6. It may not be a selling point for California but in Michigan satellite IR results are often disappointing because cloud cover blocks the view.

  7. great great great post! that’s so true! and happens in at least 90% of the startups. everyone should have a steve :-)

  8. Awesome real-world description of an MVP in practice. The way I think of it, and MVP allows you to black box important components of the value proposition. Within these black boxes are highly processes that are extremely unscalable in the long-term, but with a near 0 startup phase.

    Renting a plane or helicopter and hand-tuning the data is great short-term alternative to robots and software.

    Building a great landing page is a great complementary exercise as well.

  9. Thanks Steve. The great French vineyards of Bordeaux, e.g., Chateau LaFite Rothschild, have done what you describe for years using helicopters. Mitch (Maitre de Tastevin de Bordeaux)

  10. Thanks a lot Steve. I have to admit that I’m guilty of this line of thinking as well (being an engineer).

    Sometimes, I guess, it’s because I subconsciously want to delay the testing with customers (in this case: checking whether the farmers want the data) b/c of fears of failure.

    This is a lesson that I’d definitely take to my heart.

  11. […] An MVP is not a Cheaper Product, It’s about Smart Learning […]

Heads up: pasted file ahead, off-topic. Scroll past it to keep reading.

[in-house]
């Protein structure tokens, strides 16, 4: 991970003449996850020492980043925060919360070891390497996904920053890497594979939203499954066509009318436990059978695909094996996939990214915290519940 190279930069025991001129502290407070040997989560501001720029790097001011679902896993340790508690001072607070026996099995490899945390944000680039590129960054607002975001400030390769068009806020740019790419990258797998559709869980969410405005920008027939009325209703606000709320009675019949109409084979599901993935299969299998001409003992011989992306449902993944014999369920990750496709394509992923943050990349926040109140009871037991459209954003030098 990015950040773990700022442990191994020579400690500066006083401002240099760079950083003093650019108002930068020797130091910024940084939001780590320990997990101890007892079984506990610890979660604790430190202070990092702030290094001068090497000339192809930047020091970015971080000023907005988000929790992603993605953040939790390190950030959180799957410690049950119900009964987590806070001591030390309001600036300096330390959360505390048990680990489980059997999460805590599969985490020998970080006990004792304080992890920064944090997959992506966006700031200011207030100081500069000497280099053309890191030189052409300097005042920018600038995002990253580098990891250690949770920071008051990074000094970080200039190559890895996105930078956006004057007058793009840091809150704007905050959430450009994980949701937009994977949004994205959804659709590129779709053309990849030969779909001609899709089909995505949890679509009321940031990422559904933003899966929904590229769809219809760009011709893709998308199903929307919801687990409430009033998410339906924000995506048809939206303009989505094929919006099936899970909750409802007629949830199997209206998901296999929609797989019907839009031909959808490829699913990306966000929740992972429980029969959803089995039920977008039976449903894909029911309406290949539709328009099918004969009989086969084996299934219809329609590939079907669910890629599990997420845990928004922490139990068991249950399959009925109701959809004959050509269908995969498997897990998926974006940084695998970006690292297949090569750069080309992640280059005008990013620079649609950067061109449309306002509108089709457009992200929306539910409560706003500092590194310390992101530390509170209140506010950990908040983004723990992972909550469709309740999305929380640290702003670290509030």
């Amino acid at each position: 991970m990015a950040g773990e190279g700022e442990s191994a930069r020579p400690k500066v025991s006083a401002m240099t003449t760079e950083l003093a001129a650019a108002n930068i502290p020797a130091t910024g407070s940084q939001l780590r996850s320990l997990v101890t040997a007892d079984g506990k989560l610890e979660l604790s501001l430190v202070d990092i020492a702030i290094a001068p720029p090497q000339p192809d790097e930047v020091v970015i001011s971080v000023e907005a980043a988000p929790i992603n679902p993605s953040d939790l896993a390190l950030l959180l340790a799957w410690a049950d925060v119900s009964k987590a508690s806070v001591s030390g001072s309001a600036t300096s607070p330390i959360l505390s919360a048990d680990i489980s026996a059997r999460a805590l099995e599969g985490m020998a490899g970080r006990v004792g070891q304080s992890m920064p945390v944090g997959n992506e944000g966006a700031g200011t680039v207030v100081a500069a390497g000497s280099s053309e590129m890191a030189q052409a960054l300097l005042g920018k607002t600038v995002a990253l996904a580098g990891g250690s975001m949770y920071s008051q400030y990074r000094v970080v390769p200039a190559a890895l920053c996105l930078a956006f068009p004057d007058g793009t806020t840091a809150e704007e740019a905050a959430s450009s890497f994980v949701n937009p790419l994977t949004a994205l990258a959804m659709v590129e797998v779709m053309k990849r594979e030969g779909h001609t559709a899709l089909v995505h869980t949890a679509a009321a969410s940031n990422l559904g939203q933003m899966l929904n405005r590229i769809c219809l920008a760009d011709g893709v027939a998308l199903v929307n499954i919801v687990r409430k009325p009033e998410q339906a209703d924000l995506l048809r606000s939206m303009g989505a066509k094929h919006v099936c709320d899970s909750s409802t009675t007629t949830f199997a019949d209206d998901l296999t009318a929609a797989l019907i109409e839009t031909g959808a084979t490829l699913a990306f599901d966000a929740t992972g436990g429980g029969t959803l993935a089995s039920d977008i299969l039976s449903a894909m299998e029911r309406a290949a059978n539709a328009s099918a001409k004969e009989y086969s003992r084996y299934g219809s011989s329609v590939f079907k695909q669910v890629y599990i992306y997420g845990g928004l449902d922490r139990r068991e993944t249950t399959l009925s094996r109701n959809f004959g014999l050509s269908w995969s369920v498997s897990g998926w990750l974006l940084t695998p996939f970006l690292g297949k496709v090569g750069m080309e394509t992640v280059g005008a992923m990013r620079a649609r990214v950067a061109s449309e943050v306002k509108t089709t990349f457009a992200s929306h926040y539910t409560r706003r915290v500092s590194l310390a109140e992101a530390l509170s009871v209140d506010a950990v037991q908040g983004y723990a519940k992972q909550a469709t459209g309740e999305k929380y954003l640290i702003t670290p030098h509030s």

12. […] This post originally appeared on Steve Blank’s blog. […]

  13. Thank you for this article. The article talks about the right MVP for the question that needs to be tested. Fair enough.

    I am wondering how do you qualify/quantify the test from the MVP. In this case I assume, it would be money that the farmer paid and probably the easy by which he paid. Correct me if I am wrong.

    How do you judge the results from an MVP? No of users who are actively using the MVP(functional MVP) or number of people who are exiting about the MVP (assuming that the MVP is a non functional mockup)

  14. What a great reminder, thanks Steve!

    Building on what Alex said:

    A non-functional MVP can only really give you good negative information, i.e. if no one is excited about the picture of your baby, then that is a strong negative signal. But if lots of people are excited, that is often only a weak positive signal…enough reason to build a functional MVP, and useful guidance about what it should do, but not much more than that.

    For a functional MVP, having lots of people use it is often only a weak positive signal, and having only a few people use it is a weak negative signal, especially early on. However, you have a strong negative signal if no one is really excited about it, and you have a strong positive signal if you find a _clearly identifiable_ group of users who are really excited about it, regardless of how many people use it.

    Think about Steve’s article. In a B2B context, he’s saying getting one evangelical customer from a functional MVP is a good goal.